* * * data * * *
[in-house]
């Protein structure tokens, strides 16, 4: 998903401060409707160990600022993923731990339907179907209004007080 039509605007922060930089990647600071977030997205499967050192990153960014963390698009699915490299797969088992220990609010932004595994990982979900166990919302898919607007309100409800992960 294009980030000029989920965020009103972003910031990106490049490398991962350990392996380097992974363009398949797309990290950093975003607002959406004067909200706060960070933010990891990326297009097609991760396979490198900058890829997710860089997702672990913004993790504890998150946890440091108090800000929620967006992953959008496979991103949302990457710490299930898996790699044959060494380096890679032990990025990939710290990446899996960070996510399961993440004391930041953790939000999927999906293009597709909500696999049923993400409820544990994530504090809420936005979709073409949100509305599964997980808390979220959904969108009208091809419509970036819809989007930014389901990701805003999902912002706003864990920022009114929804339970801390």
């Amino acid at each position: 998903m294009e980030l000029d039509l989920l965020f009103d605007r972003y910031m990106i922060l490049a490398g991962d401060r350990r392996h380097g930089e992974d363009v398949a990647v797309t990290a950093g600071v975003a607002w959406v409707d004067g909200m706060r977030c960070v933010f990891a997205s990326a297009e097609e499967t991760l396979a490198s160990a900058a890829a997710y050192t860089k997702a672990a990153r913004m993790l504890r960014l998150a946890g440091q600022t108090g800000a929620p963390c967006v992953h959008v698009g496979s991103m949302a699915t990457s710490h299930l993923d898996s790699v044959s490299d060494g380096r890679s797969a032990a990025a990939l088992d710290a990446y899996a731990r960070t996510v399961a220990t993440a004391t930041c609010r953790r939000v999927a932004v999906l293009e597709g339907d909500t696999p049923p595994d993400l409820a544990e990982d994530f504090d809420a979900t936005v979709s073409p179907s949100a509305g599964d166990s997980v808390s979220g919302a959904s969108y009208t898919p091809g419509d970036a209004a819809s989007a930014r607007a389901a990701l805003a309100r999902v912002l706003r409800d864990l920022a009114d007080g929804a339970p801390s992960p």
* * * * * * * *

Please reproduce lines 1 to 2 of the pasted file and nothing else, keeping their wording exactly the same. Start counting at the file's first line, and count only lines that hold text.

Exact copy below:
[in-house]
């Protein structure tokens, strides 16, 4: 998903401060409707160990600022993923731990339907179907209004007080 039509605007922060930089990647600071977030997205499967050192990153960014963390698009699915490299797969088992220990609010932004595994990982979900166990919302898919607007309100409800992960 294009980030000029989920965020009103972003910031990106490049490398991962350990392996380097992974363009398949797309990290950093975003607002959406004067909200706060960070933010990891990326297009097609991760396979490198900058890829997710860089997702672990913004993790504890998150946890440091108090800000929620967006992953959008496979991103949302990457710490299930898996790699044959060494380096890679032990990025990939710290990446899996960070996510399961993440004391930041953790939000999927999906293009597709909500696999049923993400409820544990994530504090809420936005979709073409949100509305599964997980808390979220959904969108009208091809419509970036819809989007930014389901990701805003999902912002706003864990920022009114929804339970801390």